Obituary: Colin Tubbs (1937-1997)

Published on 01 April 1998 in Obituaries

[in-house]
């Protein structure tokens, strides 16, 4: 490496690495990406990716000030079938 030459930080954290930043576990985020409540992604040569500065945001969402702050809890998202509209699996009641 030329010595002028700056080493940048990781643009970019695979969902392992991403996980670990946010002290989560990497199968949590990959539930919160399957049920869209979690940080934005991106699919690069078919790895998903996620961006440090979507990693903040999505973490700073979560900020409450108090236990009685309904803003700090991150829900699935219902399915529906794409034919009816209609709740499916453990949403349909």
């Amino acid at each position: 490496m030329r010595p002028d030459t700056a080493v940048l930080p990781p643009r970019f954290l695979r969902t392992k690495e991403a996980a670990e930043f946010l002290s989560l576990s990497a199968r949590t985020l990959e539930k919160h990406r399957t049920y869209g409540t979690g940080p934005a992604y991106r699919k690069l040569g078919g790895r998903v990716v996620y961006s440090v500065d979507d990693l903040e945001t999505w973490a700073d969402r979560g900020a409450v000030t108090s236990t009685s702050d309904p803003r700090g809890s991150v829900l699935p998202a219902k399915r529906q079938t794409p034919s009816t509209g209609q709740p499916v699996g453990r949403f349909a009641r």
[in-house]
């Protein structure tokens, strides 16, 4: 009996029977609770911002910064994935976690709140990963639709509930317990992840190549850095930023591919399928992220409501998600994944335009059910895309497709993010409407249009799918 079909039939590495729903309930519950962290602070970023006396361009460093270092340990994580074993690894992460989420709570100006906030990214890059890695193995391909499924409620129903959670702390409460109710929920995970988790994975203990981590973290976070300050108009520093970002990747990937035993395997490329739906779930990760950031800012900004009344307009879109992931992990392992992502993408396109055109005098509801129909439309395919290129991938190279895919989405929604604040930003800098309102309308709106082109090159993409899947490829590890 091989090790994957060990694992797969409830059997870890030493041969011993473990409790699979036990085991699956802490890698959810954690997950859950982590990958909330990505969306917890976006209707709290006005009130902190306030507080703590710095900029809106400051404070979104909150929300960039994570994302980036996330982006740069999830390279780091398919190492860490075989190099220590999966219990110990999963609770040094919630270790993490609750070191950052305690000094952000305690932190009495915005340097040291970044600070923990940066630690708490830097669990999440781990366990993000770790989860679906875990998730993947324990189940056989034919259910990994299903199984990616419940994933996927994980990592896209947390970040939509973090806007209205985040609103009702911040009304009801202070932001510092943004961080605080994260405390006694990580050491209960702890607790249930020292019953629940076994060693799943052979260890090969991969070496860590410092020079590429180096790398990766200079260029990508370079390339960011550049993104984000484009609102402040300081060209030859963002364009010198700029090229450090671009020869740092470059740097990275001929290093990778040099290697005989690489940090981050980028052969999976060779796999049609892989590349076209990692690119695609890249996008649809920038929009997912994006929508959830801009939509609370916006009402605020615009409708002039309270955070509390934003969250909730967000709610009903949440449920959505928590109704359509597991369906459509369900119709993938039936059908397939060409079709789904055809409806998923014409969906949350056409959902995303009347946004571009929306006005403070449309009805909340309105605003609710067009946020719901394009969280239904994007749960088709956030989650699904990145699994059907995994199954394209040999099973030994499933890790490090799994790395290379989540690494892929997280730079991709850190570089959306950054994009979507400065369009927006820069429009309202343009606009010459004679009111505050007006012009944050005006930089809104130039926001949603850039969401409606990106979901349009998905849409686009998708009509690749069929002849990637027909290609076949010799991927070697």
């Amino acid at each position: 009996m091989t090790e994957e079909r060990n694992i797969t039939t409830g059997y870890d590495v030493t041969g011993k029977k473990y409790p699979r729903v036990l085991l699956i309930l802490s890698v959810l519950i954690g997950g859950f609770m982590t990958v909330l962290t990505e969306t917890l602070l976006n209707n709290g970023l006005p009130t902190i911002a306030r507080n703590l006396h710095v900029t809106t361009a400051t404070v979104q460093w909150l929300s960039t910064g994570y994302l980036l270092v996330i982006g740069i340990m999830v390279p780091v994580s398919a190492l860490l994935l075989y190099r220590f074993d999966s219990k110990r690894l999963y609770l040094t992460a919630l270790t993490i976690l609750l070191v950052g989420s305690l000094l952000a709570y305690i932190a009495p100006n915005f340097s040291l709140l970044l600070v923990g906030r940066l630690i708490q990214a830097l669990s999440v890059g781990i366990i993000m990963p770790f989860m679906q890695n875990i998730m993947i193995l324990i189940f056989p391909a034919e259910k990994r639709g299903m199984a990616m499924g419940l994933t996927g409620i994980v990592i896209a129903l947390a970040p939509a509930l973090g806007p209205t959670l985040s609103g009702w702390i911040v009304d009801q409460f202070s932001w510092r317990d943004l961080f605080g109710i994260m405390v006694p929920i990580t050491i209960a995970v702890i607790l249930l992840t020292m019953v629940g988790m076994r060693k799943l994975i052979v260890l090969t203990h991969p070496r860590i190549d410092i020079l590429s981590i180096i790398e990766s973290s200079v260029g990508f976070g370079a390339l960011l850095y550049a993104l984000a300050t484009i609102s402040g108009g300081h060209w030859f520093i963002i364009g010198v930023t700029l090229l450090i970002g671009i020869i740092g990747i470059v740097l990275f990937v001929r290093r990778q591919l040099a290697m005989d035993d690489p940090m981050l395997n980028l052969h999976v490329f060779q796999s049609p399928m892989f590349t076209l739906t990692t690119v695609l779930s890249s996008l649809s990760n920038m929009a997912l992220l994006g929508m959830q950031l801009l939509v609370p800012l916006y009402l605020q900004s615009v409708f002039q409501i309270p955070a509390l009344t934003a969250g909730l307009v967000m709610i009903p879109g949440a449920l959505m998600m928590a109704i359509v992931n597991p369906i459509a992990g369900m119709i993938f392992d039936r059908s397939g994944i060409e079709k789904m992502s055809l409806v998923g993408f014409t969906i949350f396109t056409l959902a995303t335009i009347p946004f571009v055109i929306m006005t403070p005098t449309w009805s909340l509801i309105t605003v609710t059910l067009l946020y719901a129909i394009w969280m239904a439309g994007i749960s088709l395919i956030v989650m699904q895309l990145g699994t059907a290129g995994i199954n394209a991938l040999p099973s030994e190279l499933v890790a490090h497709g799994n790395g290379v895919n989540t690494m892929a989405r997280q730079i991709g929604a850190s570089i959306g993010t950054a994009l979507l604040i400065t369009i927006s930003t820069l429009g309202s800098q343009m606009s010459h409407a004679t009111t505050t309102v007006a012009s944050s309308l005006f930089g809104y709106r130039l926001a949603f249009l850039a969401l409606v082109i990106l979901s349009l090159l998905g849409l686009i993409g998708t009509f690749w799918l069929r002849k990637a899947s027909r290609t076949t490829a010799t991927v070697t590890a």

With Colin Tubbs’ death from cancer on 17th October 1997, the wildlife conservation movement and ornithology have lost one of their most effective campaigners. Born in Portsmouth, Colin left Portsmouth Grammar School aged 16, taking a number of short-term jobs, including two years as a forest worker on a Hampshire estate, followed by National Service in the Dorset Regiment (1955-57). Joining The Nature Conservancy in 1960 as New Forest summer warden, he continued with the Conservancy and its successors, subsequently becoming senior Hampshire and Isle of Wight officer based in Lyndhurst, until his early retirement in 1993. The ornithological and conservation seeds had been sown at an early age; he was writing about the birds of Langstone and Portsmouth Harbours at 13, becoming a founder member of what became known as The Portsmouth Group and initiating one of the first long series of wildfowl and wader counts in the UK–a forerunner of the Wetland Birds Survey. He began studying Common Buzzards Buteo buteo, Red-backed Shrikes Lanius collurio and Dartford Warblers Sylvia undata during camping expeditions to the New Forest; the Forest, on which he was to become an acknowledged authority, was his first love. Early fieldwork set the pattern for his lifelong ornithological interests in wildfowl–especially Brent Geese Branta bernicla–waders and raptors, to which many of his publications are devoted. Without formal academic training, Colin’s activities spanned the amateur/professional divide as if it was non-existent. His professional role was characterised by his selfless and successful advocacy, at numerous public enquiries,

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